Open Access This article is licensed under a Creative Commons Attribution 4.0 International License, which permits use, sharing, adaptation, distribution and reproduction in any medium or format, as long as you give appropriate credit to the original author(s) and the source, provide a link to the Creative Commons licence, and indicate if changes were made. The images or other third party material in this article are included in the article's Creative Commons licence, unless indicated otherwise in a credit line to the material. If material is not included in the article's Creative Commons licence and your intended use is not permitted by statutory regulation or exceeds the permitted use, you will need to obtain permission directly from the copyright holder. To view a copy of this licence, visit The Creative Commons Public Domain Dedication waiver ( applies to the data made available in this article, unless otherwise stated in a credit line to the data.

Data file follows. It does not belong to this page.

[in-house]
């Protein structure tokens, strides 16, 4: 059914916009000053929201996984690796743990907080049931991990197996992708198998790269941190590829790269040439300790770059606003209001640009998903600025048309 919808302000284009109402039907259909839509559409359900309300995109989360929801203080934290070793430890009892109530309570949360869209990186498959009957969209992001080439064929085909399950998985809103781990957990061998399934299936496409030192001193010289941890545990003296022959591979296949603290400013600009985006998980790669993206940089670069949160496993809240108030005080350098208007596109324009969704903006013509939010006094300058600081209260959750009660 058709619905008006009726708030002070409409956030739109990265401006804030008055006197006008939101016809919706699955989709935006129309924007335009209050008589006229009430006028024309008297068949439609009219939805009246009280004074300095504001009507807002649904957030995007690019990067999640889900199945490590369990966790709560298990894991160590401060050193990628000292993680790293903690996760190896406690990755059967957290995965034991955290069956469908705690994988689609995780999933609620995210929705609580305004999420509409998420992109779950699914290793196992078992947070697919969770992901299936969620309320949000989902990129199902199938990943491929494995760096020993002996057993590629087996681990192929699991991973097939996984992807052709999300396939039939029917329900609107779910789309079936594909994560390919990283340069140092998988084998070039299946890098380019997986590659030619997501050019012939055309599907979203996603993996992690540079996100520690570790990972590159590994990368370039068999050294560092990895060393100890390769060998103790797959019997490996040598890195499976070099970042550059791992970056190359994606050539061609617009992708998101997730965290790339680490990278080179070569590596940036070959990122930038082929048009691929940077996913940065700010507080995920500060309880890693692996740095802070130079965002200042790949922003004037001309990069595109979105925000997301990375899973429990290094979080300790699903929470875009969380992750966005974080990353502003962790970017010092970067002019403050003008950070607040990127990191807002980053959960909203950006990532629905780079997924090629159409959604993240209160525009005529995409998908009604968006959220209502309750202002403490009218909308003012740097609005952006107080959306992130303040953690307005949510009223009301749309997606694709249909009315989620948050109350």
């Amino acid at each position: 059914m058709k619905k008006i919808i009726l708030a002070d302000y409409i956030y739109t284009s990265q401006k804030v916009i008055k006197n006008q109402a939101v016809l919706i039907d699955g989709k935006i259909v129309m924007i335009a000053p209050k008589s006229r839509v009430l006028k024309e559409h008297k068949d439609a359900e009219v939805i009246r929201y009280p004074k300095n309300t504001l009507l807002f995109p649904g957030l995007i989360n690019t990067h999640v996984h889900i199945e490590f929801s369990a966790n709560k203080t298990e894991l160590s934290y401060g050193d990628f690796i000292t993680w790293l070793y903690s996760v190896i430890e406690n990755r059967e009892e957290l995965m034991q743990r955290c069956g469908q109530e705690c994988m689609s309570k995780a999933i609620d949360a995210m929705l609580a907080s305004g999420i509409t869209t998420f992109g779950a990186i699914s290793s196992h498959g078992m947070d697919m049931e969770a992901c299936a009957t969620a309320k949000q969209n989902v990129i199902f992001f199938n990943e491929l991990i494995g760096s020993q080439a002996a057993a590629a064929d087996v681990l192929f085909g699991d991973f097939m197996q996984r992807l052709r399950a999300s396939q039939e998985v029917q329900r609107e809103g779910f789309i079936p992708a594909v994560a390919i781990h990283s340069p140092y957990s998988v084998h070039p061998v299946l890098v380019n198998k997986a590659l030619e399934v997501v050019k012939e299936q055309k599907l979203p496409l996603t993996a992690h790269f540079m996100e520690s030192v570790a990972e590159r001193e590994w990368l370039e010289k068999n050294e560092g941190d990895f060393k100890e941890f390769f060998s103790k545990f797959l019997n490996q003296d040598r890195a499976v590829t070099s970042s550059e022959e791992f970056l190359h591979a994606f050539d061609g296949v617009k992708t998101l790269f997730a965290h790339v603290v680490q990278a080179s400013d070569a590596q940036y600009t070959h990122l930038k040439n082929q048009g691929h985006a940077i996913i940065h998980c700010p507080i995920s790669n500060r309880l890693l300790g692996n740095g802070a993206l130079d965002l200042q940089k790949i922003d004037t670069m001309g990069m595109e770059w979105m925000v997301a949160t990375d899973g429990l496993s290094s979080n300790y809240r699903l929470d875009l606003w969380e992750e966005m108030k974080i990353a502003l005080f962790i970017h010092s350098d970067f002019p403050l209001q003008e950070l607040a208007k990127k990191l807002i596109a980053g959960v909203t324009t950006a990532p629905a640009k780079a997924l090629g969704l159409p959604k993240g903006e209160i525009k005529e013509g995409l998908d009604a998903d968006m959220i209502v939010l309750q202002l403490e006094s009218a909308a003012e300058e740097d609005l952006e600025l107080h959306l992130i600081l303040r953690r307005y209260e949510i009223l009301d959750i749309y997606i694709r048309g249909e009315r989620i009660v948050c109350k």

Reprints and permissions

About this article

Check for updates. Verify currency and authenticity via CrossMark

Cite this article

Debrot, E., Liu, P., Gardner, M. et al. Nano X Image Guidance in radiation therapy: feasibility study protocol for cone beam computed tomography imaging with gravity-induced motion. Pilot Feasibility Stud 9, 95 (2023).

Download citation

  • Received:

  • Accepted:

  • Published:

  • DOI: